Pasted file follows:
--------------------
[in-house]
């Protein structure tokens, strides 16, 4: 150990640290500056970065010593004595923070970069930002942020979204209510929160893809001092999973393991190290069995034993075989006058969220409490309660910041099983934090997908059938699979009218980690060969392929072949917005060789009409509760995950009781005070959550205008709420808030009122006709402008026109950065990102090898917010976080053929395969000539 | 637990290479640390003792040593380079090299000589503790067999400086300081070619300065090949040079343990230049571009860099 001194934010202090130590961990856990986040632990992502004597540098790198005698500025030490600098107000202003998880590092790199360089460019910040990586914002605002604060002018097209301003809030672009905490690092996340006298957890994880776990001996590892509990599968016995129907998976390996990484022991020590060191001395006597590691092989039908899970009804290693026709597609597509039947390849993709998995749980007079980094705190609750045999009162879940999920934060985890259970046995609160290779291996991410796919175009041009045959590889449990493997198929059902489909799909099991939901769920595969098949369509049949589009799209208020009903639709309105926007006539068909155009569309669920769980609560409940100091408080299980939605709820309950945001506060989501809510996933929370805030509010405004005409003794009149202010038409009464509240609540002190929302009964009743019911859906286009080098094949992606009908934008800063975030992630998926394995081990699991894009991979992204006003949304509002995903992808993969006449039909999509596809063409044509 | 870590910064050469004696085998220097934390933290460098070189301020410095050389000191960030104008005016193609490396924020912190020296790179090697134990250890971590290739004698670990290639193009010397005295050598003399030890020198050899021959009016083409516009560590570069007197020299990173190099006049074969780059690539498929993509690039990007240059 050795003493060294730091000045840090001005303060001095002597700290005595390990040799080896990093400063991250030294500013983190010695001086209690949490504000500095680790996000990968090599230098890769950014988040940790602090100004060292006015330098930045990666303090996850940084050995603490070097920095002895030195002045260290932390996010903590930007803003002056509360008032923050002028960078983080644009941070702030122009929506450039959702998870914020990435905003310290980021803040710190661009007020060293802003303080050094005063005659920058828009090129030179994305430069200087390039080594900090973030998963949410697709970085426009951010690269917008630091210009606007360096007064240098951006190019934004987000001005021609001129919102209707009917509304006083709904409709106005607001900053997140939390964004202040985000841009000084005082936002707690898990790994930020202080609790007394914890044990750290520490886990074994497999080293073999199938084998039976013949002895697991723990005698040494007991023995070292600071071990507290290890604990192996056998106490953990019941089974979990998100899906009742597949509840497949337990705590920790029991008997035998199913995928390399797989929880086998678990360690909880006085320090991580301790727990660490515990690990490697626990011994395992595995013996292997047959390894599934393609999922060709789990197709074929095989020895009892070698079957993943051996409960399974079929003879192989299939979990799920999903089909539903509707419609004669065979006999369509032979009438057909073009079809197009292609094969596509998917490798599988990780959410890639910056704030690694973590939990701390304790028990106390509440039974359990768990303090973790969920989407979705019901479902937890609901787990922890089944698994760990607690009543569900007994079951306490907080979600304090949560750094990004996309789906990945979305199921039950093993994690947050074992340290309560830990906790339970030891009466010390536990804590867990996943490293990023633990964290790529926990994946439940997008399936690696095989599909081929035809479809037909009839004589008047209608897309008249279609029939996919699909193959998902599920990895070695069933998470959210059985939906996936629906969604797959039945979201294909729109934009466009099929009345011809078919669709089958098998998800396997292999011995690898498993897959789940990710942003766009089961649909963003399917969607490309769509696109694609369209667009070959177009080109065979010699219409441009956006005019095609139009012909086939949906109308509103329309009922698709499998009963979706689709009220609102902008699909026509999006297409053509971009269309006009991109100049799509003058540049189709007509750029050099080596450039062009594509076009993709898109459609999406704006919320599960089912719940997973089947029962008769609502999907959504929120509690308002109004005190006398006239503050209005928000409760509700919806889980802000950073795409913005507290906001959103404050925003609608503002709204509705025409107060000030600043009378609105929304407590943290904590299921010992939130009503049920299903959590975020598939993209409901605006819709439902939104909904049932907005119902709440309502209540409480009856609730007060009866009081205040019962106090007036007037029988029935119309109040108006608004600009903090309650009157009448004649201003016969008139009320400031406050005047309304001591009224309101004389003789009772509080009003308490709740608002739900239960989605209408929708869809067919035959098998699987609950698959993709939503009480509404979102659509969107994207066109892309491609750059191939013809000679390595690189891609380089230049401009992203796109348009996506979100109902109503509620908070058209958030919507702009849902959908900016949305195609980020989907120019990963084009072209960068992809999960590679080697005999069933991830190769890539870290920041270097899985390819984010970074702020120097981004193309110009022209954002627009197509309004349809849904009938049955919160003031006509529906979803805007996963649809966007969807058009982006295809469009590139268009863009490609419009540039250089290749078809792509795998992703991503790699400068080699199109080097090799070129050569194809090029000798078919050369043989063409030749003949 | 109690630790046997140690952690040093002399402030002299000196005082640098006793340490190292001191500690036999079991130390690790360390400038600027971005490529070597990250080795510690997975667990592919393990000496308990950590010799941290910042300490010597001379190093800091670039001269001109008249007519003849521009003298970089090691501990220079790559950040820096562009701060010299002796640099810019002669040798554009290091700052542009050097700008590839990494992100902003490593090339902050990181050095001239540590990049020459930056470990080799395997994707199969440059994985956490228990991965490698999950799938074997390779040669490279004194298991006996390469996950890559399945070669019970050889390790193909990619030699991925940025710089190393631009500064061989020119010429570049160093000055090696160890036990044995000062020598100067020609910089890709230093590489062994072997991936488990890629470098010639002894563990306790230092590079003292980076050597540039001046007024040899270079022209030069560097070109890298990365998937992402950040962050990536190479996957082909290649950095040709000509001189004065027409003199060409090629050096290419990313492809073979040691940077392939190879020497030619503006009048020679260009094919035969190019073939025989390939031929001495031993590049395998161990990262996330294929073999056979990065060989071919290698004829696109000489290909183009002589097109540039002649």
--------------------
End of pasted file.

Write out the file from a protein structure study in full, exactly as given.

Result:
[in-house]
């Protein structure tokens, strides 16, 4: 150990640290500056970065010593004595923070970069930002942020979204209510929160893809001092999973393991190290069995034993075989006058969220409490309660910041099983934090997908059938699979009218980690060969392929072949917005060789009409509760995950009781005070959550205008709420808030009122006709402008026109950065990102090898917010976080053929395969000539 | 637990290479640390003792040593380079090299000589503790067999400086300081070619300065090949040079343990230049571009860099 001194934010202090130590961990856990986040632990992502004597540098790198005698500025030490600098107000202003998880590092790199360089460019910040990586914002605002604060002018097209301003809030672009905490690092996340006298957890994880776990001996590892509990599968016995129907998976390996990484022991020590060191001395006597590691092989039908899970009804290693026709597609597509039947390849993709998995749980007079980094705190609750045999009162879940999920934060985890259970046995609160290779291996991410796919175009041009045959590889449990493997198929059902489909799909099991939901769920595969098949369509049949589009799209208020009903639709309105926007006539068909155009569309669920769980609560409940100091408080299980939605709820309950945001506060989501809510996933929370805030509010405004005409003794009149202010038409009464509240609540002190929302009964009743019911859906286009080098094949992606009908934008800063975030992630998926394995081990699991894009991979992204006003949304509002995903992808993969006449039909999509596809063409044509 | 870590910064050469004696085998220097934390933290460098070189301020410095050389000191960030104008005016193609490396924020912190020296790179090697134990250890971590290739004698670990290639193009010397005295050598003399030890020198050899021959009016083409516009560590570069007197020299990173190099006049074969780059690539498929993509690039990007240059 050795003493060294730091000045840090001005303060001095002597700290005595390990040799080896990093400063991250030294500013983190010695001086209690949490504000500095680790996000990968090599230098890769950014988040940790602090100004060292006015330098930045990666303090996850940084050995603490070097920095002895030195002045260290932390996010903590930007803003002056509360008032923050002028960078983080644009941070702030122009929506450039959702998870914020990435905003310290980021803040710190661009007020060293802003303080050094005063005659920058828009090129030179994305430069200087390039080594900090973030998963949410697709970085426009951010690269917008630091210009606007360096007064240098951006190019934004987000001005021609001129919102209707009917509304006083709904409709106005607001900053997140939390964004202040985000841009000084005082936002707690898990790994930020202080609790007394914890044990750290520490886990074994497999080293073999199938084998039976013949002895697991723990005698040494007991023995070292600071071990507290290890604990192996056998106490953990019941089974979990998100899906009742597949509840497949337990705590920790029991008997035998199913995928390399797989929880086998678990360690909880006085320090991580301790727990660490515990690990490697626990011994395992595995013996292997047959390894599934393609999922060709789990197709074929095989020895009892070698079957993943051996409960399974079929003879192989299939979990799920999903089909539903509707419609004669065979006999369509032979009438057909073009079809197009292609094969596509998917490798599988990780959410890639910056704030690694973590939990701390304790028990106390509440039974359990768990303090973790969920989407979705019901479902937890609901787990922890089944698994760990607690009543569900007994079951306490907080979600304090949560750094990004996309789906990945979305199921039950093993994690947050074992340290309560830990906790339970030891009466010390536990804590867990996943490293990023633990964290790529926990994946439940997008399936690696095989599909081929035809479809037909009839004589008047209608897309008249279609029939996919699909193959998902599920990895070695069933998470959210059985939906996936629906969604797959039945979201294909729109934009466009099929009345011809078919669709089958098998998800396997292999011995690898498993897959789940990710942003766009089961649909963003399917969607490309769509696109694609369209667009070959177009080109065979010699219409441009956006005019095609139009012909086939949906109308509103329309009922698709499998009963979706689709009220609102902008699909026509999006297409053509971009269309006009991109100049799509003058540049189709007509750029050099080596450039062009594509076009993709898109459609999406704006919320599960089912719940997973089947029962008769609502999907959504929120509690308002109004005190006398006239503050209005928000409760509700919806889980802000950073795409913005507290906001959103404050925003609608503002709204509705025409107060000030600043009378609105929304407590943290904590299921010992939130009503049920299903959590975020598939993209409901605006819709439902939104909904049932907005119902709440309502209540409480009856609730007060009866009081205040019962106090007036007037029988029935119309109040108006608004600009903090309650009157009448004649201003016969008139009320400031406050005047309304001591009224309101004389003789009772509080009003308490709740608002739900239960989605209408929708869809067919035959098998699987609950698959993709939503009480509404979102659509969107994207066109892309491609750059191939013809000679390595690189891609380089230049401009992203796109348009996506979100109902109503509620908070058209958030919507702009849902959908900016949305195609980020989907120019990963084009072209960068992809999960590679080697005999069933991830190769890539870290920041270097899985390819984010970074702020120097981004193309110009022209954002627009197509309004349809849904009938049955919160003031006509529906979803805007996963649809966007969807058009982006295809469009590139268009863009490609419009540039250089290749078809792509795998992703991503790699400068080699199109080097090799070129050569194809090029000798078919050369043989063409030749003949 | 109690630790046997140690952690040093002399402030002299000196005082640098006793340490190292001191500690036999079991130390690790360390400038600027971005490529070597990250080795510690997975667990592919393990000496308990950590010799941290910042300490010597001379190093800091670039001269001109008249007519003849521009003298970089090691501990220079790559950040820096562009701060010299002796640099810019002669040798554009290091700052542009050097700008590839990494992100902003490593090339902050990181050095001239540590990049020459930056470990080799395997994707199969440059994985956490228990991965490698999950799938074997390779040669490279004194298991006996390469996950890559399945070669019970050889390790193909990619030699991925940025710089190393631009500064061989020119010429570049160093000055090696160890036990044995000062020598100067020609910089890709230093590489062994072997991936488990890629470098010639002894563990306790230092590079003292980076050597540039001046007024040899270079022209030069560097070109890298990365998937992402950040962050990536190479996957082909290649950095040709000509001189004065027409003199060409090629050096290419990313492809073979040691940077392939190879020497030619503006009048020679260009094919035969190019073939025989390939031929001495031993590049395998161990990262996330294929073999056979990065060989071919290698004829696109000489290909183009002589097109540039002649």